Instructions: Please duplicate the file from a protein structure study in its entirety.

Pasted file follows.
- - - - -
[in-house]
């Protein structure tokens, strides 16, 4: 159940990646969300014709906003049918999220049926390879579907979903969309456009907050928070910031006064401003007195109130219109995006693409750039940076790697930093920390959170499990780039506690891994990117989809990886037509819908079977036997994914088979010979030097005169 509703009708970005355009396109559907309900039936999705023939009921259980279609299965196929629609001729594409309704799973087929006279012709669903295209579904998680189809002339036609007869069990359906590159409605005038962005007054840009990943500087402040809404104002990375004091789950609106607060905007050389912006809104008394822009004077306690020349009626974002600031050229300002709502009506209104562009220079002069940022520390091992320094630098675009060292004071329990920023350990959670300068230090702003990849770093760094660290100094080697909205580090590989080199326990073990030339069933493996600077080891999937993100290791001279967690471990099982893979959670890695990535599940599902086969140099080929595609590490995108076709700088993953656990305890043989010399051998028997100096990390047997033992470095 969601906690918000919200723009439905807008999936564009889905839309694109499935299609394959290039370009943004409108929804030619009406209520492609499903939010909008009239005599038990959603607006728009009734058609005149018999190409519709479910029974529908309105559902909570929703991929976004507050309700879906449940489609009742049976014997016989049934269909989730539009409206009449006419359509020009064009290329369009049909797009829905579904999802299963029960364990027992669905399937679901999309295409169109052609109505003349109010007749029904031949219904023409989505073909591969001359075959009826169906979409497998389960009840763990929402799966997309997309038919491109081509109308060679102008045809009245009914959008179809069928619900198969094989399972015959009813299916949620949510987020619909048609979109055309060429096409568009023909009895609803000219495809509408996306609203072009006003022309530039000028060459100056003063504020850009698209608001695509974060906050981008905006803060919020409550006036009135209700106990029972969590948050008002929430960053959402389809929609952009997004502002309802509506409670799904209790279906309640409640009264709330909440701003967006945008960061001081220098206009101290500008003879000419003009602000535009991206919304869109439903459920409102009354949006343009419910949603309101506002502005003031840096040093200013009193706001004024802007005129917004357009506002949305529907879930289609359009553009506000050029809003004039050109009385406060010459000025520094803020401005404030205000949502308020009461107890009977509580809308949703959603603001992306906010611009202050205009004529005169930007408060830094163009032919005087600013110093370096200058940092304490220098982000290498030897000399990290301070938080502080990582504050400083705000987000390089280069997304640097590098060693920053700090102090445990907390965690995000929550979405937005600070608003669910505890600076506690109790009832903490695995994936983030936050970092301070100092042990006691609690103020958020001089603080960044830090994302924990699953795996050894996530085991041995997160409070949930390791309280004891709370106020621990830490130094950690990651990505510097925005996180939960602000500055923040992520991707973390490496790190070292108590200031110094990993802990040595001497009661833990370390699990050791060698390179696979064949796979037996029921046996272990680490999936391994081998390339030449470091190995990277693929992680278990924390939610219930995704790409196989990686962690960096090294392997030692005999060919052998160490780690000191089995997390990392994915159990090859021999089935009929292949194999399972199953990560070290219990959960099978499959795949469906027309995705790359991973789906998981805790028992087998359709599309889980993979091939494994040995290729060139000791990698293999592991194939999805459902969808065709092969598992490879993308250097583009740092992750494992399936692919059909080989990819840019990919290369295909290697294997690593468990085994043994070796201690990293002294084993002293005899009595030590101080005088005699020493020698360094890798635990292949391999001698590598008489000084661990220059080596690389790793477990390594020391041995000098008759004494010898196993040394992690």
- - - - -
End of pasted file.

[in-house]
């Protein structure tokens, strides 16, 4: 159940990646969300014709906003049918999220049926390879579907979903969309456009907050928070910031006064401003007195109130219109995006693409750039940076790697930093920390959170499990780039506690891994990117989809990886037509819908079977036997994914088979010979030097005169 509703009708970005355009396109559907309900039936999705023939009921259980279609299965196929629609001729594409309704799973087929006279012709669903295209579904998680189809002339036609007869069990359906590159409605005038962005007054840009990943500087402040809404104002990375004091789950609106607060905007050389912006809104008394822009004077306690020349009626974002600031050229300002709502009506209104562009220079002069940022520390091992320094630098675009060292004071329990920023350990959670300068230090702003990849770093760094660290100094080697909205580090590989080199326990073990030339069933493996600077080891999937993100290791001279967690471990099982893979959670890695990535599940599902086969140099080929595609590490995108076709700088993953656990305890043989010399051998028997100096990390047997033992470095 969601906690918000919200723009439905807008999936564009889905839309694109499935299609394959290039370009943004409108929804030619009406209520492609499903939010909008009239005599038990959603607006728009009734058609005149018999190409519709479910029974529908309105559902909570929703991929976004507050309700879906449940489609009742049976014997016989049934269909989730539009409206009449006419359509020009064009290329369009049909797009829905579904999802299963029960364990027992669905399937679901999309295409169109052609109505003349109010007749029904031949219904023409989505073909591969001359075959009826169906979409497998389960009840763990929402799966997309997309038919491109081509109308060679102008045809009245009914959008179809069928619900198969094989399972015959009813299916949620949510987020619909048609979109055309060429096409568009023909009895609803000219495809509408996306609203072009006003022309530039000028060459100056003063504020850009698209608001695509974060906050981008905006803060919020409550006036009135209700106990029972969590948050008002929430960053959402389809929609952009997004502002309802509506409670799904209790279906309640409640009264709330909440701003967006945008960061001081220098206009101290500008003879000419003009602000535009991206919304869109439903459920409102009354949006343009419910949603309101506002502005003031840096040093200013009193706001004024802007005129917004357009506002949305529907879930289609359009553009506000050029809003004039050109009385406060010459000025520094803020401005404030205000949502308020009461107890009977509580809308949703959603603001992306906010611009202050205009004529005169930007408060830094163009032919005087600013110093370096200058940092304490220098982000290498030897000399990290301070938080502080990582504050400083705000987000390089280069997304640097590098060693920053700090102090445990907390965690995000929550979405937005600070608003669910505890600076506690109790009832903490695995994936983030936050970092301070100092042990006691609690103020958020001089603080960044830090994302924990699953795996050894996530085991041995997160409070949930390791309280004891709370106020621990830490130094950690990651990505510097925005996180939960602000500055923040992520991707973390490496790190070292108590200031110094990993802990040595001497009661833990370390699990050791060698390179696979064949796979037996029921046996272990680490999936391994081998390339030449470091190995990277693929992680278990924390939610219930995704790409196989990686962690960096090294392997030692005999060919052998160490780690000191089995997390990392994915159990090859021999089935009929292949194999399972199953990560070290219990959960099978499959795949469906027309995705790359991973789906998981805790028992087998359709599309889980993979091939494994040995290729060139000791990698293999592991194939999805459902969808065709092969598992490879993308250097583009740092992750494992399936692919059909080989990819840019990919290369295909290697294997690593468990085994043994070796201690990293002294084993002293005899009595030590101080005088005699020493020698360094890798635990292949391999001698590598008489000084661990220059080596690389790793477990390594020391041995000098008759004494010898196993040394992690």